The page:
More than 70 percent of Americans use their cell phone to call 911, but your cell phone can alter your location.
Valley dispatchers are trained to answer your call by first asking for your address, and then asking about your emergency.
It may seem backward, but dispatchers can't send help if they don't know where you are.
"When a cell phone call comes in, we don't have an exact address like we do with a land line," said Deputy Chief Jeff Case. "We just don't have that one link we had with the address."
GPS coordinates generated from your smartphone aren't always accurate.
Lead Dispatcher Brant Keeney has taken calls for help from as far as Flagstaff.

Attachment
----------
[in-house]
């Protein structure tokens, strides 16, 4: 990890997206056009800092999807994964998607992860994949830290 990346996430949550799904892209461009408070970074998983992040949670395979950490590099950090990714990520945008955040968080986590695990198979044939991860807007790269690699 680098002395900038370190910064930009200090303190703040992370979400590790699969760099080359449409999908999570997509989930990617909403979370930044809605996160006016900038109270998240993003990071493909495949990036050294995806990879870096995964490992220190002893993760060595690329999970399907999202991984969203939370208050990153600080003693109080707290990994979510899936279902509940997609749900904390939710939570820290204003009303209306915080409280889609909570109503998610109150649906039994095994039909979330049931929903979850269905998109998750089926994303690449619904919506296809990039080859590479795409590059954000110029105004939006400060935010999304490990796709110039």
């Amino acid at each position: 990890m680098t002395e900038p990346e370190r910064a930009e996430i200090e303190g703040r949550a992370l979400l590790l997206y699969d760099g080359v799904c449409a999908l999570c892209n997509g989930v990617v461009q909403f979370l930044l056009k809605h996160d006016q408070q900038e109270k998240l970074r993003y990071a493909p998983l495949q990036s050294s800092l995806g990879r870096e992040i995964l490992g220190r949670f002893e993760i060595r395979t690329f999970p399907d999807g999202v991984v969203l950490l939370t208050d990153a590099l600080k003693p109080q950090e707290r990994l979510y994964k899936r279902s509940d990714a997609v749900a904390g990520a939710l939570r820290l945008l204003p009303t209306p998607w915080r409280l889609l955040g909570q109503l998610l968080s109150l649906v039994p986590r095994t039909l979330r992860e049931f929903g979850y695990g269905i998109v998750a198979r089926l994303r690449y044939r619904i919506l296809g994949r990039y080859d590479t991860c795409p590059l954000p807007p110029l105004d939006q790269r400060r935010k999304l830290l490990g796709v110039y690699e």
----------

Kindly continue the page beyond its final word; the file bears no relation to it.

"The tower signal bounces around and it comes down in the Valley and somebody reported a car fire or auto accident or some other emergency and are giving us locations that make no sense at all," Keeney explained. "Our maps don't show where someone is at up north."
It sounds obvious, but before you call 911 know your exact location. Time is of the essence and pinpointing a location can be the hold-up.
"They aren't focused on that, they just want to tell you what is going on," Keeney said. "But if a caller doesn't know where they are it becomes an extended question and answer situation."